Title: Fixing the Vote, the Better Elections through Technology
Author(s): Douglas T. Anderson
Affiliation: Virginia Tech
Presented At: STiS 2008
Primary Topic Area: Technology Assessment
My presentation looks at the rush to reform the American electoral system resulting from the very public, apparent failure of the 2000 Presidential Election. Instead of addressing electoral process itself or any social impact of technologies used in the electoral process, the current direction of reform concentrates on the implementation of new technology, ranging from automated statewide voter registration systems to Direct Recording Electronic (DRE) systems in the polling place with minimum attention paid to the effect of that technology on the system, voters, or ability to correct the perceived problems in the electoral process.
Initially I look at what technologies constitute the elements of an election from a historical aspect. Then I examine elections in other Western Democratic countries, and the “state of the art” pre-HAVA and finally at the reforms already begun in several US States. I examine several aspects of potential failure for the Act and future elections, during these examinations I investigate how the technology imparts advantages and disadvantages to particular demographic groups participating in the voting process.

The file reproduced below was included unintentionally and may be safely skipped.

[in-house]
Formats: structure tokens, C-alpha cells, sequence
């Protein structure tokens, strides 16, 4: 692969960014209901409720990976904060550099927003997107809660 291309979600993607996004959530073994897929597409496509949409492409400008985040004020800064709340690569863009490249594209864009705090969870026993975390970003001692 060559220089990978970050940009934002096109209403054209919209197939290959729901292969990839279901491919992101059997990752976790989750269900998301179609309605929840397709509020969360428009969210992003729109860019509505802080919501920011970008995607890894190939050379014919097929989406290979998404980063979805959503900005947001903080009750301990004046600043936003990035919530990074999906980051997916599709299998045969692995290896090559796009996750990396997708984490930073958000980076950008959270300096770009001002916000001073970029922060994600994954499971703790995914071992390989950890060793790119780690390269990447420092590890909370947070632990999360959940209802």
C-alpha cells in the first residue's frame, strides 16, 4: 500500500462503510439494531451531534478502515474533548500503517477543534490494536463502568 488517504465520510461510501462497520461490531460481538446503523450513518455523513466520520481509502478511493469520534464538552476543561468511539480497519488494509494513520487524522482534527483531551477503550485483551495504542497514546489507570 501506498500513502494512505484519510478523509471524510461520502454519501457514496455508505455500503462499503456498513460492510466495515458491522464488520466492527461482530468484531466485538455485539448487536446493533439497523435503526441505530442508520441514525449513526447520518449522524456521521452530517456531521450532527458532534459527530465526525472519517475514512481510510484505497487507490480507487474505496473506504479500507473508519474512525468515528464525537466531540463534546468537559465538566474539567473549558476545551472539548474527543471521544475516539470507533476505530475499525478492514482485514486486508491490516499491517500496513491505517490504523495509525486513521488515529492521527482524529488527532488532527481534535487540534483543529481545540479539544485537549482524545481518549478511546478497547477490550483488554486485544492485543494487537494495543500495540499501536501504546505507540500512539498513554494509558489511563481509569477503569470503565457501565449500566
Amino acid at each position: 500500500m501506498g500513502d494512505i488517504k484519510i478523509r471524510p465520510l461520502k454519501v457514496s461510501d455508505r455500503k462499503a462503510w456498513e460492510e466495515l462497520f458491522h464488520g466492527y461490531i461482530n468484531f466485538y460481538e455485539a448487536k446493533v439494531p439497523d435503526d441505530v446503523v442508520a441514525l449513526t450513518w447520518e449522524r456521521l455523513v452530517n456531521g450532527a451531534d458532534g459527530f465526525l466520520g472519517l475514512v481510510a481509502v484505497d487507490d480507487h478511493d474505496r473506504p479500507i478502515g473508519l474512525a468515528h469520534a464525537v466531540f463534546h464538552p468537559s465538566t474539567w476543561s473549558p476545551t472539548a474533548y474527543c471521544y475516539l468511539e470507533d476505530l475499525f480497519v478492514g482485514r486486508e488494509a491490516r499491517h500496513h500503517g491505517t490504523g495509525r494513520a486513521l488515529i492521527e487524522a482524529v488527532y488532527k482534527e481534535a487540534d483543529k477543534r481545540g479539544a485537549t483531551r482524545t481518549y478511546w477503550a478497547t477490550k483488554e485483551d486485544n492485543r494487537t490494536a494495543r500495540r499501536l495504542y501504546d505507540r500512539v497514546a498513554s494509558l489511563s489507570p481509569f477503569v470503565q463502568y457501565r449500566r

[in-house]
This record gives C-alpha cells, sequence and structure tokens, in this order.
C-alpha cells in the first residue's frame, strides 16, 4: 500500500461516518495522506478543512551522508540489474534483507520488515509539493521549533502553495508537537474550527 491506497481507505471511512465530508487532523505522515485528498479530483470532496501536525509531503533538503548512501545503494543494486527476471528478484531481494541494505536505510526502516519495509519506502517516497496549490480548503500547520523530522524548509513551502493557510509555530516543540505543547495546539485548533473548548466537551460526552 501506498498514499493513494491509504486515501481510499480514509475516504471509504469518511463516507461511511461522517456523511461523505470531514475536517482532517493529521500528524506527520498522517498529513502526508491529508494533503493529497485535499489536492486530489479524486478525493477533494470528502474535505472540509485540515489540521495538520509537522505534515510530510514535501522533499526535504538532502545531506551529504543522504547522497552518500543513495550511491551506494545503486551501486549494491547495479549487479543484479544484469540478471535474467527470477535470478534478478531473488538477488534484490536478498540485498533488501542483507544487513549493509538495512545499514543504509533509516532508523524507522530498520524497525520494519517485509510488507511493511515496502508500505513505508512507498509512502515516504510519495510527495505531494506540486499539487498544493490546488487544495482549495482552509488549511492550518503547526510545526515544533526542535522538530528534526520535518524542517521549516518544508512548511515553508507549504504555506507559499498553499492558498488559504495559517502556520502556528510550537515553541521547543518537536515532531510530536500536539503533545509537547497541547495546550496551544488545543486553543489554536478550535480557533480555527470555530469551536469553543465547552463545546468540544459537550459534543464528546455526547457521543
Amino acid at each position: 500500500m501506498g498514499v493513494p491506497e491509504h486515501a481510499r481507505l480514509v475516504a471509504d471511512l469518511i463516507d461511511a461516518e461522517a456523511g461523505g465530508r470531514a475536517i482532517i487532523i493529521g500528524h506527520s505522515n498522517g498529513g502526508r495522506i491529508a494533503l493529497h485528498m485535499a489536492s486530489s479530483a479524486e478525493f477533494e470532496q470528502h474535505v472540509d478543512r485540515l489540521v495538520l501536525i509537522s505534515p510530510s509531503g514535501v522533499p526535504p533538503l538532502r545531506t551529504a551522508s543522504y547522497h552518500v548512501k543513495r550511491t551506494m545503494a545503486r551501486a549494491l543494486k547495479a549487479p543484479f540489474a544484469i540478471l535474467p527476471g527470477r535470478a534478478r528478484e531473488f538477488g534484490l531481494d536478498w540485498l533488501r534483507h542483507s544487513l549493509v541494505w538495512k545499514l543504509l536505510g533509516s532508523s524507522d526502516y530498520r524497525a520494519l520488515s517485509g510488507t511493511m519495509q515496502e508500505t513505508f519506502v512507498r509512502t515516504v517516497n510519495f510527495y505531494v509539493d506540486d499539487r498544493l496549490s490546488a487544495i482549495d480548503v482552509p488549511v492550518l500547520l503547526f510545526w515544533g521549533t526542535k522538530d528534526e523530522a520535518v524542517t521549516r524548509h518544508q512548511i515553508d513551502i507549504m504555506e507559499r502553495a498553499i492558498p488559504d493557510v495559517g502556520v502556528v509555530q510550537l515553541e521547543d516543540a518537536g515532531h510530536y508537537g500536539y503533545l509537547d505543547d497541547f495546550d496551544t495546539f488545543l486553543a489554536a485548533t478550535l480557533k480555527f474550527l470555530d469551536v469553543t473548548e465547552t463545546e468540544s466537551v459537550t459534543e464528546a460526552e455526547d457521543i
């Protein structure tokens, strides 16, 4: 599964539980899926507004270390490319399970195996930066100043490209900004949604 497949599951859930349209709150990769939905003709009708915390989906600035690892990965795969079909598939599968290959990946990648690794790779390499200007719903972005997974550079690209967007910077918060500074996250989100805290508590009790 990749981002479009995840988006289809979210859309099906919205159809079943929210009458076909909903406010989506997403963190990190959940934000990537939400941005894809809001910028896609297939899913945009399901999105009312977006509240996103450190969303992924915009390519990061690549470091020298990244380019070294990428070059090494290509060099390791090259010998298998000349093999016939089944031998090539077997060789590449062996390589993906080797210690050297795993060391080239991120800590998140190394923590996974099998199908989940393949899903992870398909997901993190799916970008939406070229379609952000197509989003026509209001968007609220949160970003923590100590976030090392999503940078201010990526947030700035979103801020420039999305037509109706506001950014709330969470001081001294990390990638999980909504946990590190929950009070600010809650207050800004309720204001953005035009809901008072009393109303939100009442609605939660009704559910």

Finally I look at some future potential voting systems and speculate on some of the potential benefits and drawbacks of each.
I conclude that while reform is needed, the end desired result, a perfect election, cannot be reached by the reforms being mandated and in fact, due to the manner in which those reforms are mandated, may be made less likely.